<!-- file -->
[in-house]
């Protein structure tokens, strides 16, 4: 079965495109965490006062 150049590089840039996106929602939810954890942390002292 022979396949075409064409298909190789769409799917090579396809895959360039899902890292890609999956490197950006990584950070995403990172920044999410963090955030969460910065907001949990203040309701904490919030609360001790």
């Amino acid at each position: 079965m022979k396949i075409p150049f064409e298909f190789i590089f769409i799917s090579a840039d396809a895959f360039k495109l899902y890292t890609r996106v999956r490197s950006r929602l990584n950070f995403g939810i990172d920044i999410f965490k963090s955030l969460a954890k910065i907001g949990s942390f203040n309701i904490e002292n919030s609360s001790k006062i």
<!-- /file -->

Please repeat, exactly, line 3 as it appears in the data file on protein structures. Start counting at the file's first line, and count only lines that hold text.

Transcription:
């Amino acid at each position: 079965m022979k396949i075409p150049f064409e298909f190789i590089f769409i799917s090579a840039d396809a895959f360039k495109l899902y890292t890609r996106v999956r490197s950006r929602l990584n950070f995403g939810i990172d920044i999410f965490k963090s955030l969460a954890k910065i907001g949990s942390f203040n309701i904490e002292n919030s609360s001790k006062i």